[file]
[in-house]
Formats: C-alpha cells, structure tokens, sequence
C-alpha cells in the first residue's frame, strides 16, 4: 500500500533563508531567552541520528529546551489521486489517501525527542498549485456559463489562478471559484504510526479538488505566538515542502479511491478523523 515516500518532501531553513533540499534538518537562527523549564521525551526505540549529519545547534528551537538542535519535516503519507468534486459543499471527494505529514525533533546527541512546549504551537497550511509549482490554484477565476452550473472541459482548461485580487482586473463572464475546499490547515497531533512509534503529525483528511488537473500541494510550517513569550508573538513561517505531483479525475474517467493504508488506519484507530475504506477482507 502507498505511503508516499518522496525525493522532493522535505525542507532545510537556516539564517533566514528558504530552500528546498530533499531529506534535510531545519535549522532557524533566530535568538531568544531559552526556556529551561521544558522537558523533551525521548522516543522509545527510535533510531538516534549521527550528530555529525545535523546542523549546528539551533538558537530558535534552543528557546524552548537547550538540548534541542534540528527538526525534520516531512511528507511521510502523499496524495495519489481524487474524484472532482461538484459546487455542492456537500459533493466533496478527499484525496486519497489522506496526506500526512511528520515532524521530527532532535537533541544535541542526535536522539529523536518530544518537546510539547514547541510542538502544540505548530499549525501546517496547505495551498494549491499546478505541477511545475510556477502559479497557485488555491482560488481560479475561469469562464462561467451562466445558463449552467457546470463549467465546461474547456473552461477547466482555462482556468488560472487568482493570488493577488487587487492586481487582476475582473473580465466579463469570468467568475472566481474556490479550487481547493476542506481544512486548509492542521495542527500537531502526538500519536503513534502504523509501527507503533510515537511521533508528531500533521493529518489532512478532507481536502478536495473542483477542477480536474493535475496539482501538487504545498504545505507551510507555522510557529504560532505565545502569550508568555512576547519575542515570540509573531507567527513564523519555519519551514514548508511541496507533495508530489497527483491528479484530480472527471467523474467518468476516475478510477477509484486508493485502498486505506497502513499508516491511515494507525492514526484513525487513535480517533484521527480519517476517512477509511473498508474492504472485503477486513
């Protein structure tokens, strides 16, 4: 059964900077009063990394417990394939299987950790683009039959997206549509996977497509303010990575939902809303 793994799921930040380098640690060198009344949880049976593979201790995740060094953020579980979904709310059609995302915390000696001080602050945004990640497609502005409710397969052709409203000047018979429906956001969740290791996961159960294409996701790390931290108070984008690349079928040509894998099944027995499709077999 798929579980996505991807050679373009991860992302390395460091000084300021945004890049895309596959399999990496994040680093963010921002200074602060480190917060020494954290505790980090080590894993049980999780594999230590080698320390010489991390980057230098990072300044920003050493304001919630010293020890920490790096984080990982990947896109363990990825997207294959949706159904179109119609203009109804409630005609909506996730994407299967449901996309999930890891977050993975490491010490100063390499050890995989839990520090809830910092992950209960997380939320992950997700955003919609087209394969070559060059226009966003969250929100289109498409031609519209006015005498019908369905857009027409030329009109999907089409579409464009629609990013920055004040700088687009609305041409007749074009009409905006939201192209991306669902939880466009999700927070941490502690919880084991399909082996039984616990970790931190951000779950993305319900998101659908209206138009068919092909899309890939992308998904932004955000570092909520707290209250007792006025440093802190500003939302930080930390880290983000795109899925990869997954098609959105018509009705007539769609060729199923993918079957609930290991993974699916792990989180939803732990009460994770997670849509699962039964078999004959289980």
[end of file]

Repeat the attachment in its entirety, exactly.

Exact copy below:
[in-house]
Formats: C-alpha cells, structure tokens, sequence
C-alpha cells in the first residue's frame, strides 16, 4: 500500500533563508531567552541520528529546551489521486489517501525527542498549485456559463489562478471559484504510526479538488505566538515542502479511491478523523 515516500518532501531553513533540499534538518537562527523549564521525551526505540549529519545547534528551537538542535519535516503519507468534486459543499471527494505529514525533533546527541512546549504551537497550511509549482490554484477565476452550473472541459482548461485580487482586473463572464475546499490547515497531533512509534503529525483528511488537473500541494510550517513569550508573538513561517505531483479525475474517467493504508488506519484507530475504506477482507 502507498505511503508516499518522496525525493522532493522535505525542507532545510537556516539564517533566514528558504530552500528546498530533499531529506534535510531545519535549522532557524533566530535568538531568544531559552526556556529551561521544558522537558523533551525521548522516543522509545527510535533510531538516534549521527550528530555529525545535523546542523549546528539551533538558537530558535534552543528557546524552548537547550538540548534541542534540528527538526525534520516531512511528507511521510502523499496524495495519489481524487474524484472532482461538484459546487455542492456537500459533493466533496478527499484525496486519497489522506496526506500526512511528520515532524521530527532532535537533541544535541542526535536522539529523536518530544518537546510539547514547541510542538502544540505548530499549525501546517496547505495551498494549491499546478505541477511545475510556477502559479497557485488555491482560488481560479475561469469562464462561467451562466445558463449552467457546470463549467465546461474547456473552461477547466482555462482556468488560472487568482493570488493577488487587487492586481487582476475582473473580465466579463469570468467568475472566481474556490479550487481547493476542506481544512486548509492542521495542527500537531502526538500519536503513534502504523509501527507503533510515537511521533508528531500533521493529518489532512478532507481536502478536495473542483477542477480536474493535475496539482501538487504545498504545505507551510507555522510557529504560532505565545502569550508568555512576547519575542515570540509573531507567527513564523519555519519551514514548508511541496507533495508530489497527483491528479484530480472527471467523474467518468476516475478510477477509484486508493485502498486505506497502513499508516491511515494507525492514526484513525487513535480517533484521527480519517476517512477509511473498508474492504472485503477486513
């Protein structure tokens, strides 16, 4: 059964900077009063990394417990394939299987950790683009039959997206549509996977497509303010990575939902809303 793994799921930040380098640690060198009344949880049976593979201790995740060094953020579980979904709310059609995302915390000696001080602050945004990640497609502005409710397969052709409203000047018979429906956001969740290791996961159960294409996701790390931290108070984008690349079928040509894998099944027995499709077999 798929579980996505991807050679373009991860992302390395460091000084300021945004890049895309596959399999990496994040680093963010921002200074602060480190917060020494954290505790980090080590894993049980999780594999230590080698320390010489991390980057230098990072300044920003050493304001919630010293020890920490790096984080990982990947896109363990990825997207294959949706159904179109119609203009109804409630005609909506996730994407299967449901996309999930890891977050993975490491010490100063390499050890995989839990520090809830910092992950209960997380939320992950997700955003919609087209394969070559060059226009966003969250929100289109498409031609519209006015005498019908369905857009027409030329009109999907089409579409464009629609990013920055004040700088687009609305041409007749074009009409905006939201192209991306669902939880466009999700927070941490502690919880084991399909082996039984616990970790931190951000779950993305319900998101659908209206138009068919092909899309890939992308998904932004955000570092909520707290209250007792006025440093802190500003939302930080930390880290983000795109899925990869997954098609959105018509009705007539769609060729199923993918079957609930290991993974699916792990989180939803732990009460994770997670849509699962039964078999004959289980």